I have three tables: Exam > Objectives > ObjectiveDetails

Here's what they look like:

public class Exam
    public Exam()
        this.Objectives = new HashSet<Objective>();
    public int ExamId { get; set; }
    public int SubjectId { get; set; }
    public virtual ICollection<Objective> Objectives { get; set; }

public class Objective : AuditableTable
    public Objective()
        this.ObjectiveDetails = new HashSet<ObjectiveDetail>();
    public int ObjectiveId { get; set; }
    public int ExamId { get; set; }
    public int Number { get; set; }
    public virtual Exam Exam { get; set; }
    public virtual ICollection<ObjectiveDetail> ObjectiveDetails { get; set; }


public partial class ObjectiveDetail
    public int ObjectiveDetailId { get; set; }
    public int ObjectiveId { get; set; }
    public int Number { get; set; }
    public string Text { get; set; }
    public virtual Objective Objective { get; set; }

Should I start from exam like this:

 var result = await db.Exams
                      .Where(e => e.Name == name)

or from ObjectiveDetails like this:

 var result = db.ObjectiveDetails .. ??

How can I get an object that shows the objectives and objective details for a given exam ? Should I start with db.Exams or should I start with db.ObjectiveDetails? All I need is to do a join (if in the relational only world). But with LINQ I am not sure where to start.

  • 1
    your current structure seems good and if you start with db.Exam is the right way for you to proceed. – Krunal Patil Aug 21 '14 at 11:42
  • @KrunalPatil - But if I start with db.Exam then how can I join in the other objects ? – user1464139 Aug 21 '14 at 11:58

This is what i normally do when it comes to joining two or more tables, don't know if that's what you are looking for :

var info = from p in db.Exam 
           join q in db.objective on p.objectiveid equals q.id
           join r in db.objectivedetails on q.objectivedeailsId equals r.id
           select new
                           ExamId  = p.ExamId 
                           SubjectId= p.SubjectId
                           ObjectiveId= q.ObjectiveId
                           Number = q.Number
                           ObjectiveDetailId = r.ObjectiveDetailId
                           Text = r.Text
                       } into x
           select x;
  • Yeah! This is the LINQ that rules! – Gabriel Simas Apr 7 '20 at 16:18

Assuming Entity Framework has wired up the relationships between your entities correctly, the following should return a single exam, together with associated Objectives and Details:-

var query = db.Exams.Include(e => e.Objectives.Select(o => o.ObjectiveDetails));

var examEntity = query.SingleOrDefault(e => e.ExamId == targetExamId);

The above query will use outer joins behind the scenes, so an Exam will always be returned (if found), even if there are no associated Objectives/Details. The Exam is returned as a single object with child Objectives included if applicable.

Alternatively, the following will return a flattened result set using inner joins:-

var query = from exam in db.Exams
            from objective in exam.Objectives
            from detail in objective.ObjectiveDetails
            select new
                ExamId = exam.ExamId,
                SubjectId = exam.SubjectId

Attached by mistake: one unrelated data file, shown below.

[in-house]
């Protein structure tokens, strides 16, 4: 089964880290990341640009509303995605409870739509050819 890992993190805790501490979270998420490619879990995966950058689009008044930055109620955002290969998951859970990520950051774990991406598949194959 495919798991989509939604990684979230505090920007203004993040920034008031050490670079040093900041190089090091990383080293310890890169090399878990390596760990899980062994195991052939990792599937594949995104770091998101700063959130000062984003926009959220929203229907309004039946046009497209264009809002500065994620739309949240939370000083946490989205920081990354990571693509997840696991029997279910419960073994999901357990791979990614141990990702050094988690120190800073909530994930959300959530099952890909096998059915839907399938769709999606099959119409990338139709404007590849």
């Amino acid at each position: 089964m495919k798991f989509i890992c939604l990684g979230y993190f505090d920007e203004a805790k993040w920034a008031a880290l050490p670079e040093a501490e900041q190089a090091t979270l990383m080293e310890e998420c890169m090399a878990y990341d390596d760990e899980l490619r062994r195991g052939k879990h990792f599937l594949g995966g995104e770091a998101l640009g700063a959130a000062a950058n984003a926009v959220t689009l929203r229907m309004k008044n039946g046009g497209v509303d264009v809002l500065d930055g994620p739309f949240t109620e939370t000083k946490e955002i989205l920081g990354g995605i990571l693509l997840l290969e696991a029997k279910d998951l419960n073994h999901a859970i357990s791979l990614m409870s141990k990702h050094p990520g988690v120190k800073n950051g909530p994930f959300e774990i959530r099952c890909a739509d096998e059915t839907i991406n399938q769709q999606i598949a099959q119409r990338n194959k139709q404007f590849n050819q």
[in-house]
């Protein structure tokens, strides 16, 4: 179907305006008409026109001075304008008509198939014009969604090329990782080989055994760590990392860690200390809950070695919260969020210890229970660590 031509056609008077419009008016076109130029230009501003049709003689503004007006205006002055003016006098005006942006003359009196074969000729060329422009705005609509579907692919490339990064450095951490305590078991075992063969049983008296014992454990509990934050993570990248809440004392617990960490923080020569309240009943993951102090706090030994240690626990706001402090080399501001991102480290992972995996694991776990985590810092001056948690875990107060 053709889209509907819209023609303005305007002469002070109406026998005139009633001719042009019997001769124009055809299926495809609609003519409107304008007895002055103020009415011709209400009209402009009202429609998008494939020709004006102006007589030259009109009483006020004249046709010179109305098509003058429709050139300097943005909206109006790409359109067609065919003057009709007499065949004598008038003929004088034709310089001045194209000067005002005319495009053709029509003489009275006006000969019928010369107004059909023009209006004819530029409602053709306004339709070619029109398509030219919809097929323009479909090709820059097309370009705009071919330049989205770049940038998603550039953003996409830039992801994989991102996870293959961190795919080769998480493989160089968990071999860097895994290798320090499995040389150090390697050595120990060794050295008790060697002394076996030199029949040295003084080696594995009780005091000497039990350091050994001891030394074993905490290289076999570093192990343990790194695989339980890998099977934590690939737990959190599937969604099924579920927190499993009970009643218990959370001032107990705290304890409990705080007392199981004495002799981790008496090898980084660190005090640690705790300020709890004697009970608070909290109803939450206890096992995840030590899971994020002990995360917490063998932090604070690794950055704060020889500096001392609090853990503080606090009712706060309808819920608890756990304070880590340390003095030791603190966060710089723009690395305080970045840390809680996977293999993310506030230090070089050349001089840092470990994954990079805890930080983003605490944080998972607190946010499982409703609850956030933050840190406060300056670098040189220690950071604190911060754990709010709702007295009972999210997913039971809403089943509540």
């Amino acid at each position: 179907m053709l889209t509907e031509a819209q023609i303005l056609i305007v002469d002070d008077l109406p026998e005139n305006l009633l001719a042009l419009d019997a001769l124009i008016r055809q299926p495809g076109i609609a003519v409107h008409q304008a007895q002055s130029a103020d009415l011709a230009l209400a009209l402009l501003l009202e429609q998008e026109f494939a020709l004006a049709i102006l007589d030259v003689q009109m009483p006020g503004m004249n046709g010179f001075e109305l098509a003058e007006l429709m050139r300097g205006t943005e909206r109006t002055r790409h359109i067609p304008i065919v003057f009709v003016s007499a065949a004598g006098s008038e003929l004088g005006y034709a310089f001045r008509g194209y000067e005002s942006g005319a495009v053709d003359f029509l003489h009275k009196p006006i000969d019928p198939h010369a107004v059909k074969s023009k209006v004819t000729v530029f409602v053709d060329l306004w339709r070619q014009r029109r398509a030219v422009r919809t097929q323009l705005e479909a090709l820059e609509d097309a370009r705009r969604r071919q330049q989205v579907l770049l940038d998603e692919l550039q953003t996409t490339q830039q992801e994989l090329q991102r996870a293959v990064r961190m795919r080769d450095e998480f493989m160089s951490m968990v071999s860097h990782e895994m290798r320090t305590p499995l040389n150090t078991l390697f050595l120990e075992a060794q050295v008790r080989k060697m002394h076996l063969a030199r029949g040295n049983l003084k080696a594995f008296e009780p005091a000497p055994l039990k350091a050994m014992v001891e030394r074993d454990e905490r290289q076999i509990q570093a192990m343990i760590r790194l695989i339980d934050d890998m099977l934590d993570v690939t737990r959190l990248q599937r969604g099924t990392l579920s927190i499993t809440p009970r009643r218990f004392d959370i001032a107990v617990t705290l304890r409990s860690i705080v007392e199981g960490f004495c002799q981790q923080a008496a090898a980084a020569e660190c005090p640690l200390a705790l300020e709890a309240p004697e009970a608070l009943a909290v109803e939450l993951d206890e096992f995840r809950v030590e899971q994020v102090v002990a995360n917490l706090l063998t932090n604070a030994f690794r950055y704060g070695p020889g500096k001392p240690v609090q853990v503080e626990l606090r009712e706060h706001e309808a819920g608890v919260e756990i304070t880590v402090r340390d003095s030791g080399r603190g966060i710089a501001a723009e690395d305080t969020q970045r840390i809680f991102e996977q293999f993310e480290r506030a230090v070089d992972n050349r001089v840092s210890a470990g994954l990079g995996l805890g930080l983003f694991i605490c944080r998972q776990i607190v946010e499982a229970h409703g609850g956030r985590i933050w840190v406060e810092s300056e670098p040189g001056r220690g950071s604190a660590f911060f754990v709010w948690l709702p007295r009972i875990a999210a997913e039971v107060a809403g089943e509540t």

ObjectiveId = objective.ObjectiveId
                ObjectiveNumber = objective.Number
                DetailId = detail.DetailId
                DetailNumber = detail.Number
                Text = detail.Text

var examDetails = query.Where(e => e.ExamId == targetExamId).ToArray();

There's nothing wrong with using Linq's 'join' keyword explicitly, but it's generally unnecessary if EF knows how entities are related.


this returns a enumeration of a grouped select, key plus count. at the end converts to list, so that can retrieve all the data at that moment

 var results = simulacao.Geracao
                .SelectMany(g => g.ObterCarteiras())
                .SelectMany(cg => cg.CarteiraGeneticaInvestimento)
                .SelectMany(cgi => cgi.HistoricoNaoPodeInvestir)
                .GroupBy(hnpi => hnpi.TipoNaoPodeInvestir)
                .Select(g => new { Tag = g.Key, Frequency = g.Count() })

this has the same behavior of the previous, but two ways of getting de same info with LINQ

var geracoes = (from g in simulacao.Geracao
                        from cg in g.ObterCarteiras()
                        from cgi in cg.CarteiraGeneticaInvestimento
                        from hnpi in cgi.HistoricoNaoPodeInvestir
                        group hnpi by hnpi.TipoNaoPodeInvestir into g
                        select new
                            TipoNaoPodeInvestir = Utilities.GetEnumDescription((EnumTipoNaoPodeInvestir)g.Key),
                            Count = g.Count()

at the end we can convert the list to a json result

return Json(geracoes, JsonRequestBehavior.AllowGet);

note that with the "select new" we create an new type of object, with only two properties

From e in db.Exam 
join o in objective on e.objectiveid = o.id
join od in objectivedetails on o.objectivedeailsId = od.id
select e
  • Not sure of the correct names of your properties but it should be something close to that, hope you got the idea. – Samer Aburabie Aug 21 '14 at 12:07
  • The conditions on both joins should use equals instead of =. It should be join o in objective on e.objectiveid equals o.id, the same for the other join. – lbarreira Aug 21 '14 at 12:16

Your Answer

By clicking “Post Your Answer”, you agree to our terms of service, privacy policy and cookie policy